Number of airline near-misses appears to be rising

The number of close calls nearly doubled in 2013

NEW YORK (CNN) – A near mid air collision in April over Newark; a United Airlines 737 landing with 160 passengers comes within 150 yards of a united express regional jet preparing to take off.

Newark ATC audio: “Yeh, we put the nose down he was really close” It’s the fourth time this year a near collision has made headlines.

CNN has learned the number of close calls nearly doubled in 2013, over the previous year. A closer look at the fAA’s newly released stats shows 38 were considered “high risk,” that’s actually three fewer than the previous year, but the number of medium and low risk incidents soared.

In 2014, there’ve been other close calls. April 25th, a United Airlines flight cruising at 33 thousand feet over the Pacific gets too close to a U.S. Airways plane; passengers say the aircraft plunged to avoid disaster.
Then, May 9th in Houston, two United Airlines flights come less than a mile of each other when a controller gives one pilot the wrong instructions; the mistake quickly corrected. ATC: “United 601 stop your turn, stop your climb and stop your turn United 601.”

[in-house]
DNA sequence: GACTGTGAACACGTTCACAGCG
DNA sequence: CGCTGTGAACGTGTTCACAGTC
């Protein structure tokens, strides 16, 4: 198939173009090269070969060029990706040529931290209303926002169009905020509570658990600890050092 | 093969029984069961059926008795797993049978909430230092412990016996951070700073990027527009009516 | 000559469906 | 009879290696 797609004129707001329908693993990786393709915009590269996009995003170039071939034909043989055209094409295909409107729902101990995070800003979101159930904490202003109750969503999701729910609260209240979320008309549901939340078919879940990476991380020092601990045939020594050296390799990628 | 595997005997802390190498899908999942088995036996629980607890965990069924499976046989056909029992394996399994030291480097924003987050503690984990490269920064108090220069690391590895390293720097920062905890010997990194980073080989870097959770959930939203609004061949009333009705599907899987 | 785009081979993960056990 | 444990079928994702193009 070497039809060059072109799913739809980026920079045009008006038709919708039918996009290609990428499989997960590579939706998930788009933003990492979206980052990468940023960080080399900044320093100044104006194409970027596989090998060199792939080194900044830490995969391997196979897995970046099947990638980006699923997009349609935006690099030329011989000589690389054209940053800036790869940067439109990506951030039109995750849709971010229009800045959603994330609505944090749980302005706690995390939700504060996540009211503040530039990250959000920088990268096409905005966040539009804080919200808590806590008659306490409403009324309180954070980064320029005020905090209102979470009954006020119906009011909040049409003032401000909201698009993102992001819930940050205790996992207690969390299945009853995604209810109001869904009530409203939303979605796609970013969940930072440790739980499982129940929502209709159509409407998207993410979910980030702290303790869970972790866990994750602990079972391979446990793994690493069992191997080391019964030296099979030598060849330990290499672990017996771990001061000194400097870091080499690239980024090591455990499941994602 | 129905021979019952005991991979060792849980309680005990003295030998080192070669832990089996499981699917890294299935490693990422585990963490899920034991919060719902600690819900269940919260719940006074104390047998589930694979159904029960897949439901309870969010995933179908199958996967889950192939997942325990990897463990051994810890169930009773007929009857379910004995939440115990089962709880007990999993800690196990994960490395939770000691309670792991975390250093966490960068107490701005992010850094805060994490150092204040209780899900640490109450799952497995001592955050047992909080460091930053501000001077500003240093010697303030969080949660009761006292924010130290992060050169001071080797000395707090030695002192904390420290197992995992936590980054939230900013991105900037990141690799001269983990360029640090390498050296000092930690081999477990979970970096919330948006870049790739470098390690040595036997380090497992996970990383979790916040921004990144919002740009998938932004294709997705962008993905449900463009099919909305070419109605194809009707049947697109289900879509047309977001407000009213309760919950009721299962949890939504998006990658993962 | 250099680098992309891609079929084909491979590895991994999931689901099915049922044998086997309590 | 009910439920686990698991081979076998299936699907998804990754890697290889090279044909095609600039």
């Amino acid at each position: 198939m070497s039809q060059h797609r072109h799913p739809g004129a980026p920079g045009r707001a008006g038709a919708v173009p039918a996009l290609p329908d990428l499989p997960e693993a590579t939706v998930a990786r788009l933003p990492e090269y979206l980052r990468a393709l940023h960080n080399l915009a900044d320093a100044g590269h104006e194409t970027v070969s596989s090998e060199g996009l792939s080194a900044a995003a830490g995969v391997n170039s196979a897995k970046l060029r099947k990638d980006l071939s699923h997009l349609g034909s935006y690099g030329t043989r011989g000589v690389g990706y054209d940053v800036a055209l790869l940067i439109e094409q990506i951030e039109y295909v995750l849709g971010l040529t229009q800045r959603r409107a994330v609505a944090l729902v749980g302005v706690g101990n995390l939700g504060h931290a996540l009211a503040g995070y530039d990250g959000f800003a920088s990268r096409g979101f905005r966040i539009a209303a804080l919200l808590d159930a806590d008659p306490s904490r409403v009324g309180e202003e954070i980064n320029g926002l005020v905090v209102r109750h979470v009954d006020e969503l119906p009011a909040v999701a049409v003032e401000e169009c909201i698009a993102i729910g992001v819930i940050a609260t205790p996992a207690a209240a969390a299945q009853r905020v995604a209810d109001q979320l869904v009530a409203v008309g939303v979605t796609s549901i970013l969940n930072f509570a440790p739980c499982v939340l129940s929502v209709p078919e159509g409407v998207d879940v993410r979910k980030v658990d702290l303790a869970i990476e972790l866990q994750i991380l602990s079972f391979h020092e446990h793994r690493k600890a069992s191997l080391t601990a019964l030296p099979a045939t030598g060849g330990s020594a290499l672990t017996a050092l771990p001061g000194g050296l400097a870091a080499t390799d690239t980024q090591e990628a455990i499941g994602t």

May 10th in New York, two Jetblue planes come within a mile of each other as one takes off and the other prepares to land.

All of these close calls, or what the FAA calls loss of separation, usually come down to pilot or controller error. According to Robert Sumwalt of the National Transportation Safety Board, “Anytime there is a loss of separation, we are concerned about it because it is not supposed to occur.”

The FAA attributes the spike to its voluntary safety reporting system which allows employees to submit safety incidents confidentially. The FAA says that lead to increased reporting, so its not known if the actual number of incidents have gone up.

The agency tells CNN, “more than 99.99 percent of all air traffic operations occur with no loss of separation, which helps make the U.S. airspace the safest in the world”

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